After nearly two hours of the public speaking out against developing 602 Lakeshore Drive, Penticton city council passed third reading in a 4-3 vote to allow a four-storey eight-unit complex on the city’s iconic Lakeshore Drive.
To the zoning and community plan amendments adopted, conditions will have to be met by developer Meiklejohn Architectural Design Studio. The developer will be required to meet with city staff to work on the concerns outlined by community members in the public hearing, including the requested variances lot coverage, set backs and landscaping and buffers to the sidewalk and alley for 602 Lakeshore Dr.
Councillors Judy Sentes, James Miller and Frank Regehr voted against giving third reading following the public hearing during council’s Tuesday night meeting.
Sentes said what concerned her most was that the developer was asking for four variances to the OCP.
“To ask for four variances to our OCP … that’s offensive. It’s too much asked of us,” said Sentes.
Coun. Miller said Canada does a terrible job of protecting its heritage unlike countries like Europe.
But he pointed out that there our no specific guidelines for heritage on Lakeshore Drive.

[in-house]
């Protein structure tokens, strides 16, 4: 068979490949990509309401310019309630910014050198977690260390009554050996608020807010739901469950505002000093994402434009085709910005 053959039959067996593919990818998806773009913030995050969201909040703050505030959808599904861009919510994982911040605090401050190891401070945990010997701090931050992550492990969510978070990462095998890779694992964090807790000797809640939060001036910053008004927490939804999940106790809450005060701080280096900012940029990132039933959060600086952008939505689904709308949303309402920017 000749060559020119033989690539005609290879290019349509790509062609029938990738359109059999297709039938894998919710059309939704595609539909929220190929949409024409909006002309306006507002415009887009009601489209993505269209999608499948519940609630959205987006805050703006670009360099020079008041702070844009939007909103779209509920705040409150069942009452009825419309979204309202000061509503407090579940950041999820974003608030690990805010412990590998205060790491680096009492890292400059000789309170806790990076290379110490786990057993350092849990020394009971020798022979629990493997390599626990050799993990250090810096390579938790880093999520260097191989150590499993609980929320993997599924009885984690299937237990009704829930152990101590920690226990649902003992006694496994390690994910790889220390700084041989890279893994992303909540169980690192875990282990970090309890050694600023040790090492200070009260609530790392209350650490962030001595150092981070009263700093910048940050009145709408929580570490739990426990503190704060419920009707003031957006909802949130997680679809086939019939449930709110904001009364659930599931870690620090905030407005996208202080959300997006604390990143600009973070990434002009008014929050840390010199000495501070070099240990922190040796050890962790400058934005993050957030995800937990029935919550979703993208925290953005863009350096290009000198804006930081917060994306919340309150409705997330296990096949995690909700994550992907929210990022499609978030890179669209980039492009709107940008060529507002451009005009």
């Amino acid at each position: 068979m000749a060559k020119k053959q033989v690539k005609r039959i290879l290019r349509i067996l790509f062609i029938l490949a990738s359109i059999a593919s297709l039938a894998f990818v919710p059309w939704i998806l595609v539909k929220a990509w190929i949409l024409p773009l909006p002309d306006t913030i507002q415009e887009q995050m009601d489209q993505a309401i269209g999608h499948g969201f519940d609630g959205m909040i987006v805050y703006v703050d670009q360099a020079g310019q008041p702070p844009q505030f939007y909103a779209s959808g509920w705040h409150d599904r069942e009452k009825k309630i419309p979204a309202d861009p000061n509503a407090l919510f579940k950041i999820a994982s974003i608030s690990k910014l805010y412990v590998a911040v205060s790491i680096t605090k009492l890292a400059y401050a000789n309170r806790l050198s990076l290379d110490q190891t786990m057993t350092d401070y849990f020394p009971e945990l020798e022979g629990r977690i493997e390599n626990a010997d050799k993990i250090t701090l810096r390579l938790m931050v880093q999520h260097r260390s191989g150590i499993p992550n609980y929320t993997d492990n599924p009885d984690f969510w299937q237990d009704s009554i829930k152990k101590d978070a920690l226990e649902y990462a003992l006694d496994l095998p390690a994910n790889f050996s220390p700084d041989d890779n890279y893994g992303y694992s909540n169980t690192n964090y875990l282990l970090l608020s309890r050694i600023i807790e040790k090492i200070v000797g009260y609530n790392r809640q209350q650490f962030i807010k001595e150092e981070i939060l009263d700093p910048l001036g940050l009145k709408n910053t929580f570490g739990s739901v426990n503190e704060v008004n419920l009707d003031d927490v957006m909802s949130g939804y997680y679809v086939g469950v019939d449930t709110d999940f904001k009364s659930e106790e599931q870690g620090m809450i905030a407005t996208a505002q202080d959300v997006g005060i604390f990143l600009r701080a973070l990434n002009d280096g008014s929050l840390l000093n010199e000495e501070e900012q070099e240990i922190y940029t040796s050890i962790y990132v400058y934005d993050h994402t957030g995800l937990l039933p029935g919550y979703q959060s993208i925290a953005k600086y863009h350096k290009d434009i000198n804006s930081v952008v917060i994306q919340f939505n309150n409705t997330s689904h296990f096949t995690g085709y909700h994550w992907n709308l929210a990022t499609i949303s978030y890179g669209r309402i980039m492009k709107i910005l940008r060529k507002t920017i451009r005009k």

Coun. Katie Robinson said the home on the property is not heritage.
“The building is a falling down shack,” said Robinson. “There is no preserving that home.”
This will be the first time an 18 metre lot would get rezoning to RM3 (medium density residential), pointed out Regehr.
The issue with Lakeshore Drive, the showpiece of Penticton and a major tourist draw, is that Penticton has set up no design guidelines for the street, as the developer pointed out in his presentation at the public hearing.
“We need guidelines on design for this street and maybe we will see that in the future with our design review,” said coun. Julius Bloomfield.
But to say that this development will be a game-changer for Lakeshore, the game has already been played there, he said.
“It’s going to be higher density on Lakeshore. It’s about managing it and making it aesthetically pleasing,” said Bloomfield.
This would be the third modern box style mutli-plex to be built on Lakeshore, if approved.
“The greater demand is for modern design whether you like it or not. If you want to stop that we would need some guidelines and we don’t have that. Hopefully, we get to that with our design review,” said Bloomfield.
Around 20 people spoke out against the proposed development at the public hearing, with more mailing in their opposition.
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